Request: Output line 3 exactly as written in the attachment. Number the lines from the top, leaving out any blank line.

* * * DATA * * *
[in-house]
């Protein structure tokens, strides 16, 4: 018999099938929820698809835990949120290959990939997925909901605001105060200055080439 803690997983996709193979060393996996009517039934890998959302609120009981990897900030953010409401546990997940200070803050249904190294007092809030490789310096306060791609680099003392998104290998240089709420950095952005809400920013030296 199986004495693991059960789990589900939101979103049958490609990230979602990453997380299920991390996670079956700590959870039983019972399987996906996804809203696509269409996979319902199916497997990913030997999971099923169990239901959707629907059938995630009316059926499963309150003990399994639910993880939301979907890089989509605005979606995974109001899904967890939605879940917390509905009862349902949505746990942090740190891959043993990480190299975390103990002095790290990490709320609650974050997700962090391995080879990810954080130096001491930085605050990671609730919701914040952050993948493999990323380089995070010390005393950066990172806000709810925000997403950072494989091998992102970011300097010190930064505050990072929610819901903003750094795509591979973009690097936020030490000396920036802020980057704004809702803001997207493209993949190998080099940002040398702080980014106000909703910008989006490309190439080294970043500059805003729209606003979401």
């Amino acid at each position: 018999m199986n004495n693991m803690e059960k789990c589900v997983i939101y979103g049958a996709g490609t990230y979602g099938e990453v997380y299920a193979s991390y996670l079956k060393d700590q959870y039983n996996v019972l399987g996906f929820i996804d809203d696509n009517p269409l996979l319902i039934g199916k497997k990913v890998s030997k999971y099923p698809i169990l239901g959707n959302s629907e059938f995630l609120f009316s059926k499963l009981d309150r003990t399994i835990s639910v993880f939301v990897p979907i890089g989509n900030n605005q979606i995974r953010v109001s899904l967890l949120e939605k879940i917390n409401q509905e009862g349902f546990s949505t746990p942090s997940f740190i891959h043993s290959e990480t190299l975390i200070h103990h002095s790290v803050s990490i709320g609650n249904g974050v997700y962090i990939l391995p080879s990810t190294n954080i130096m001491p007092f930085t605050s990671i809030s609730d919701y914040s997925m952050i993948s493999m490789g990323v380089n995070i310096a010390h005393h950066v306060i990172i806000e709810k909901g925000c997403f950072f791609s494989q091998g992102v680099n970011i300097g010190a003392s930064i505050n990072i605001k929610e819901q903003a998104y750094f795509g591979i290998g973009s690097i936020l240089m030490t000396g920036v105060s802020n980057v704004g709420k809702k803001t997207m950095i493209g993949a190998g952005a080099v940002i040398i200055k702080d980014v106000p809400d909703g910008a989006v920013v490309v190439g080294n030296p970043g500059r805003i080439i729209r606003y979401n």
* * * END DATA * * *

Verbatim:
């Amino acid at each position: 018999m199986n004495n693991m803690e059960k789990c589900v997983i939101y979103g049958a996709g490609t990230y979602g099938e990453v997380y299920a193979s991390y996670l079956k060393d700590q959870y039983n996996v019972l399987g996906f929820i996804d809203d696509n009517p269409l996979l319902i039934g199916k497997k990913v890998s030997k999971y099923p698809i169990l239901g959707n959302s629907e059938f995630l609120f009316s059926k499963l009981d309150r003990t399994i835990s639910v993880f939301v990897p979907i890089g989509n900030n605005q979606i995974r953010v109001s899904l967890l949120e939605k879940i917390n409401q509905e009862g349902f546990s949505t746990p942090s997940f740190i891959h043993s290959e990480t190299l975390i200070h103990h002095s790290v803050s990490i709320g609650n249904g974050v997700y962090i990939l391995p080879s990810t190294n954080i130096m001491p007092f930085t605050s990671i809030s609730d919701y914040s997925m952050i993948s493999m490789g990323v380089n995070i310096a010390h005393h950066v306060i990172i806000e709810k909901g925000c997403f950072f791609s494989q091998g992102v680099n970011i300097g010190a003392s930064i505050n990072i605001k929610e819901q903003a998104y750094f795509g591979i290998g973009s690097i936020l240089m030490t000396g920036v105060s802020n980057v704004g709420k809702k803001t997207m950095i493209g993949a190998g952005a080099v940002i040398i200055k702080d980014v106000p809400d909703g910008a989006v920013v490309v190439g080294n030296p970043g500059r805003i080439i729209r606003y979401n």